EG: I’ve had failures I know, but I can’t think of any major ones that left me distraught or anything. I was laid off from my first job as an editorial assistant when the company was sold and that sucked really bad. I was hurt by the way it was handled more than the lay-off itself, but from it I learned that nothing is personal and the industry is fickle. The people you work with are not your friends (except for rare times you have an organic connection with a coworker). You see each other every day and laugh and share stories about your families, but at any given moment your relationship dynamic can change and you can’t take it personal. You have to always remember why you took a job, whether that’s passion, to feed your family, to get your own independence, etc. And that reason, not making friends, has to always be your priority. And that’s not to say you shouldn’t network and enjoy the company of people on the job, because you should do those things. But if anything happens to change your relationship dynamic with people you work with, you can’t let that shift your focus from why you went after the job in the first place.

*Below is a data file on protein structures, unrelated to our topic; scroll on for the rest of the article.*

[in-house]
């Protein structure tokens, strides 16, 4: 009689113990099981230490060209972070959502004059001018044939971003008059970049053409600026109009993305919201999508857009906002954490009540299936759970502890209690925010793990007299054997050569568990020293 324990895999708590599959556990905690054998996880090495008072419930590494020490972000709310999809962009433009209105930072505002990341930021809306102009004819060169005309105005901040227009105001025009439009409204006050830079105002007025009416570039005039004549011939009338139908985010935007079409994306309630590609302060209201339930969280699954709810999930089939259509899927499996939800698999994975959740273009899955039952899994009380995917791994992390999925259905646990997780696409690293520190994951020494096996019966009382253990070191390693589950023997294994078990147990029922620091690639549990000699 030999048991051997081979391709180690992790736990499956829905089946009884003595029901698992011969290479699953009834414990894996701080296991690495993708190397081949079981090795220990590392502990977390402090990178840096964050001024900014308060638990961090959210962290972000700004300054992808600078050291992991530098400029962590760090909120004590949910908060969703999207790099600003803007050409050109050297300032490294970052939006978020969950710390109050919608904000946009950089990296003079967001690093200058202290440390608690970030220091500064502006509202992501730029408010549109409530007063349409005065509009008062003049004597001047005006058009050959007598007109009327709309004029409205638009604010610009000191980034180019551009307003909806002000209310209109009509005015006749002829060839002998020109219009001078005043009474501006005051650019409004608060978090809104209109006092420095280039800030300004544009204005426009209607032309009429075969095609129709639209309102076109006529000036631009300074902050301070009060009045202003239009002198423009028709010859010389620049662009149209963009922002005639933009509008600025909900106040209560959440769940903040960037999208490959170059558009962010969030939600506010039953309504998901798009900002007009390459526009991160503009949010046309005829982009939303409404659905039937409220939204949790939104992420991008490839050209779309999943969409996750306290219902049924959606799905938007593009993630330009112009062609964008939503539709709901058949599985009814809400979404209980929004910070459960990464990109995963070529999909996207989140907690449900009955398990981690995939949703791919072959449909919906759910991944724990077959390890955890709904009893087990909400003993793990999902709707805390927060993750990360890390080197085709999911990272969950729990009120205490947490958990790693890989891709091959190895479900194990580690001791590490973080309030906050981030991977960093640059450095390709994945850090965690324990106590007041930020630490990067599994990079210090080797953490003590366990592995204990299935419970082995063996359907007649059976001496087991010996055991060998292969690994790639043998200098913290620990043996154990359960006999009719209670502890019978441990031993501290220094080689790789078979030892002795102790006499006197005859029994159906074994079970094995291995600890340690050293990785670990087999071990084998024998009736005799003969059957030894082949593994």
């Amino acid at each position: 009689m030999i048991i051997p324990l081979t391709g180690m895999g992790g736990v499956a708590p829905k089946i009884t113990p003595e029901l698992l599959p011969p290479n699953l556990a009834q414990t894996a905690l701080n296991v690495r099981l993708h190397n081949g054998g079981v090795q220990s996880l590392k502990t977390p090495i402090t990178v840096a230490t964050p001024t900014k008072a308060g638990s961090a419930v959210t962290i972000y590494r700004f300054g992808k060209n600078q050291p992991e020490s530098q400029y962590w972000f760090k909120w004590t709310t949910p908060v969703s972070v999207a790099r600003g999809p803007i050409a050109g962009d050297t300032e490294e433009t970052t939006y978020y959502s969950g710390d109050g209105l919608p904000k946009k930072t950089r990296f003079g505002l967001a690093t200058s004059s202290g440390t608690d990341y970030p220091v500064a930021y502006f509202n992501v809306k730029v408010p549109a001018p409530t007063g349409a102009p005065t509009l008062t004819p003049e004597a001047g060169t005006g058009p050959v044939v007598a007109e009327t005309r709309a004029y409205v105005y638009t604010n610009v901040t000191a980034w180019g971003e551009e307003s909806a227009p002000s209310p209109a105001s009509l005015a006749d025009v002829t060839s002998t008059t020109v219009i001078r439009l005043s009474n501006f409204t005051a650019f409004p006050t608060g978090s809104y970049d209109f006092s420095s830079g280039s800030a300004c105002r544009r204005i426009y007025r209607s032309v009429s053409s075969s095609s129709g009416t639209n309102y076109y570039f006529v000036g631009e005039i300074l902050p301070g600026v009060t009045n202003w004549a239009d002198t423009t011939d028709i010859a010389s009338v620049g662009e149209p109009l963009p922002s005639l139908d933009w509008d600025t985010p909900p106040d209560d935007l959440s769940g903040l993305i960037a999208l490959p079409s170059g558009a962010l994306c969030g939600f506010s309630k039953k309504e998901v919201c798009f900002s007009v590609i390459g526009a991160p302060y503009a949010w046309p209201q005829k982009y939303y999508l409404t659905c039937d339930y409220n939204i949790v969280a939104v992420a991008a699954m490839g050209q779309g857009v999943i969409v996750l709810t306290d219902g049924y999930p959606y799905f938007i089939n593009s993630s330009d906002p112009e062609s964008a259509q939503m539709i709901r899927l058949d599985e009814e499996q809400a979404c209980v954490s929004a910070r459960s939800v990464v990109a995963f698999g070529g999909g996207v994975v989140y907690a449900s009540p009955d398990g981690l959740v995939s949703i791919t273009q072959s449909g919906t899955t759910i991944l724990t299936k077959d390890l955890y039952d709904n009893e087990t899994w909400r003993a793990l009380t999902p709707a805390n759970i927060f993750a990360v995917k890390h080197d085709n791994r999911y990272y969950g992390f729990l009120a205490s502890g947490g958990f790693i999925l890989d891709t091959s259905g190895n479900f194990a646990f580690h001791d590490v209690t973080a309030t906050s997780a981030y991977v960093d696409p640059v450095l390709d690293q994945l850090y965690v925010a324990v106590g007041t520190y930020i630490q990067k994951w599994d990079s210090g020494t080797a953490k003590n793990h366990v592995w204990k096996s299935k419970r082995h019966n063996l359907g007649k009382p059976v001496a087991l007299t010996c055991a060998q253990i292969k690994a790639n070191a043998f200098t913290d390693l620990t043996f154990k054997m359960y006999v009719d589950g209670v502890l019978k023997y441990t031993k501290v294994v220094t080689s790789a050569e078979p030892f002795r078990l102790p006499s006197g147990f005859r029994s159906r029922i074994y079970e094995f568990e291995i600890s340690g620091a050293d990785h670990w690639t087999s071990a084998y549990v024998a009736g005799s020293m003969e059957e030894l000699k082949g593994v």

BN: Favorite female empowerment speech
EG: Just about anything from Oprah. Her commencement speech at Stanford in 2008 always sticks out to me though. She talked a lot about failure and how launching her TV network at first was such a challenge. It really humanized her and the fact that failure is inevitable; that life isn’t easy. And it doesn’t matter if you have a little or seemingly everything, like Oprah. You can’t buy your way out of struggle or detour around it. You have to experience it, but you’re better for it in the end and everything always works out.